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Novalis Including Hymns to the Night

Novalis, George MacDonald, Thomas Carlyle

The Bhagavad Gita


The Characters of Theophrastus


Mortal Coils

Aldous Huxley


by Theosophical Publishing Society (London, England)



Vol. V. LONDON, SEPTEMBER Isth, 1889. No. 25.


" All the performances of human heart at which we look with praise or wonder are instances of the resistless force of PerseVERANCB:. It is by this that the quarry becomes a pyramid, and that distant countries are united by canals. . . . Operations incessantly continued, in time surmount the greatest difficulties, and mountains are levelled and oceans bounded by the slender force of human beings."


" C*? ® I' Is' anf^ must be always, my dear boys. If the Angel Gabriel were to ^fc come down from heaven and head a successful rise against the most ^-^ abominable and unrighteous vested interest which the poor old world groans under, he would most certainly lose his character for many years, probably for centuries, not only with upholders of the said vested interest, but with the respectable mass of people he had delivered."


Post nubila Phcebus.—After the clouds, sunshine. With this, Lucifer enters upon its fifth volume; and having borne her share of the battle of personalities which has been raging throughout the last volume, the editor feels as though she has earned the right to a period of peace. In deciding to enjoy that, at all costs, hereafter, she is moved as much by a feeling of contempt for the narrow-mindedness, ignorance and bigotry of her adversaries as by a feeling of fatigue with such wearisome inanities. So far, then, as she can manage to control her indignation and not too placid temperament, she will henceforth treat with disdain the calumnious misrepresentations of which she seems to be the chronic victim.

The beginning of a volume is the fittest time for a retrospect; and to such we now invite the reader's attention.

If the outside public know Theosophy only as one half sees a dim shape through the dust of battle, the members of our Society at least ought to keep in mind what it is doing on the lines of its declared objects. It is to be feared that they overlook this, amid the din of this sensational discussion of its principles, and the calumnies levelled at its officers. While the narrower-minded of the Secularists, Christians and Spiritualists vie with each other in attempts to cover with opprobrium one of the leaders of Thcosophy, and to belittle its claims to public regard, the Thcosophical Society is moving on in dignity towards the goal it set up for itself at the beginning.

Silently, but irresistibly, it is widening its circle of usefulness and endearing its name to various nations. While its traduccrs are busy at their ignoble work, it is creating the facts for its future historiographer. It is not in polemical pamphlets or sensational newspaper articles that its permanent record will be made, but in the visible realisation of its original scheme of making a nucleus of universal brotherhood, reviving Oriental literature and philosophies, and aiding in the study of occult problems in physical and psychological science. The Society is barely fourteen years old, yet how much has it not accomplished ! And how much that involves work of the highest quality. Our opponents may not be inclined to do us justice, but our vindication is sure to come later on. Meanwhile, let the plain facts be put on record without varnish or exaggeration. Classifying them under the appropriate headings, they are as follows :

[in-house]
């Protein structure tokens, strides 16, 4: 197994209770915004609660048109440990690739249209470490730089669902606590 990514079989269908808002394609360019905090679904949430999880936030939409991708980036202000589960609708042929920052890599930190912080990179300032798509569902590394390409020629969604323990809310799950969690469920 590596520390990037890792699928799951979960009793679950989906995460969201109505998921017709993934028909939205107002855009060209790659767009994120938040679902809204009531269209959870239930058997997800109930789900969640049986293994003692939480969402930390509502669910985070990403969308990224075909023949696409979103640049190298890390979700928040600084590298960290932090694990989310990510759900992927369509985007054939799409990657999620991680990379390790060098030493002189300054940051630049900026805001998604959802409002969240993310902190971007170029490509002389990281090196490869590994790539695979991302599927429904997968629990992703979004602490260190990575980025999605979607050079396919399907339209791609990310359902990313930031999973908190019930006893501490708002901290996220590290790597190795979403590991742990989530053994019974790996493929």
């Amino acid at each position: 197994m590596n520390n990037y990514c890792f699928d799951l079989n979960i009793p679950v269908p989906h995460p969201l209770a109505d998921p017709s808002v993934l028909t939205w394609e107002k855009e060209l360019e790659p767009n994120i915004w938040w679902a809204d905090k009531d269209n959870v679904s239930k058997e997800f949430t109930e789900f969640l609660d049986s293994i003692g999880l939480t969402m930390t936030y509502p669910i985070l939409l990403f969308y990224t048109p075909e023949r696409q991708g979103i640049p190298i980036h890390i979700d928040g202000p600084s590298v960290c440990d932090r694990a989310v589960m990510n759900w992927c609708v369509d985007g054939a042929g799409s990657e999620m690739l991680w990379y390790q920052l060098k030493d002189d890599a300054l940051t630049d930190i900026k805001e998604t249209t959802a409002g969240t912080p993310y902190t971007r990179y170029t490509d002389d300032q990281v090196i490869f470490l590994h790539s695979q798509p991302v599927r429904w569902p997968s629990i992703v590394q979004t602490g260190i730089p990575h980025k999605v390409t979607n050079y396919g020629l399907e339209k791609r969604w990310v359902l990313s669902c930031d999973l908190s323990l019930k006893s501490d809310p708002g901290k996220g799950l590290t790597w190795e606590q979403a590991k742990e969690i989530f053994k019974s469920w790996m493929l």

When we arrived in India, in February 1879, there was no unity between the races and sects of the Peninsula, no sense of a common public interest, no disposition to find the mutual relation between the several sects of ancient Hinduism, or that between them and the creeds of Islam, Jainism, Buddhism and Zoroastrianism. Between the Brahmanical -Hindus of India and their kinsmen, the modern Sinhalese Buddhists, there had been no religious intercourse since some remote epoch. And again, between the several castes of the Sinhalese—for, true to their archaic Hindu parentage, the Sinhalese do still cling to caste despite the letter and spirit of their Buddhist religion—there was a complete disunity, no intermarriages, no spirit of patriotic homogeneity, but a rancorous sectarian and caste ill-feeling. As for any international reciprocity, in either social or religious affairs, between the Sinhalese and the Northern Buddhistic nations, such a thing had never existed. Each was absolutely ignorant of and indifferent about the other's views, wants or aspirations. Finally, between the races of Asia and those of Europe and America there was the most complete absence of sympathy as to religious and philosophical questions. The labours of the Orientalists from Sir William Jones and Burnouf down to Prof. Max Miillcr, had created among the learned a philosophical interest, but among the masses not even that. If to the above we add that all the Oriental religions^ without exception, were being asphyxiated to death by the poisonous gas of Western official science, through the medium of the educational agencies of European administrations and Missionary propagandists, and that the Native graduates and undergraduates of India, Ceylon and Japan had largely turned agnostics and revilers of the old religions, it will be seen how difficult a task it must have been to bring something like harmony out of this chaos, and make a tolerant if not a friendly feeling spring up and banish these hatreds, evil suspicions, ill feelings, and mutual ignorance.

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